For director Teresa Dayley Love, the long-lasting appeal of Anne’s adventures is Anne Shirley herself. Although the story takes place at the turn of the century, Love strongly believes young girls can still learn much from the heroine.
“Anne is a real girl,” Love said. “Everything about her is still applicable to girls today. She is able to find beauty in everything and is excited about learning. Perhaps most important is her refusal to conform. She shows the importance of girls being themselves.”
Casting the role was a crucial decision for Love as the actress needs to be able to play the character as a 12-year-old at the beginning of the play and an 18-year-old by the end. Esther Pielstick has taken on the challenge of playing the beloved character.
“We played a lot in order to explore Montgomery’s iconic characters and learn their individual stories,” Pielstick said. “It was fun to play like a kid. I think we’ve captured the youthful nature of this show while still keeping the heart and weight of Anne’s world.
Love also mentioned the high expectations audiences have for dramatized versions of Anne of Green Gables. However, Love says the adaption by Peter DeLaurier stays true to the novel by portraying favorite scenes, including an incident with raspberry cordial and Anne’s near-drowning while re-enacting a romantic poem. The play’s focus on Anne’s relationships with her adopted parents, her best friend Diana, and her eventual beau, Gilbert Blythe, ensure that every audience member will relate to the story.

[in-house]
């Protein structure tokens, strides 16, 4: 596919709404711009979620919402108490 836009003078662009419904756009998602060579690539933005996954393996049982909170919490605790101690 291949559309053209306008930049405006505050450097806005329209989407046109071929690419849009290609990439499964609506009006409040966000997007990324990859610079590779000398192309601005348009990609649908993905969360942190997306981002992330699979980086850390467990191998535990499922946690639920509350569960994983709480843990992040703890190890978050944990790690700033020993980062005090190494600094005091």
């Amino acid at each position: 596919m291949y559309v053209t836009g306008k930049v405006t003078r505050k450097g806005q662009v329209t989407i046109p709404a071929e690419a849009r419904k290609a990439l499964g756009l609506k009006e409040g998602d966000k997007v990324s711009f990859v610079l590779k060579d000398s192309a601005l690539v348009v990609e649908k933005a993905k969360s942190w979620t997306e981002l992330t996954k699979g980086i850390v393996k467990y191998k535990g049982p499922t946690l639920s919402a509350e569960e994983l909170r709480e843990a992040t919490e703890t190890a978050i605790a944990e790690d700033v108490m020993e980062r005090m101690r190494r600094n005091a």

“There is an age for young girls when Anne really speaks to you,” Love said. “But when you read it again when you are older, you read it in a whole new way and may relate to Marilla more. It is a very full book and says a lot about how people look at things differently.”
Drawing on the themes of imagination and creativity, the production also features original music composed by Landon Alley, a music production and engineering major. Each of the five lead characters is represented by their own instrument and motif. The production will also feature a unique set which Love described as “not fussy” in order to encourage the audience to fill in the blanks with their imagination, just as Anne uses hers.
The production runs in the Pardoe from June 1-2, 7-9 and 13-15 at 7 p.m. with 2 p.m. matinees on June 2, 7, 9, 15 and 16. Tickets can be purchased here.
Writer: Amanda Shrum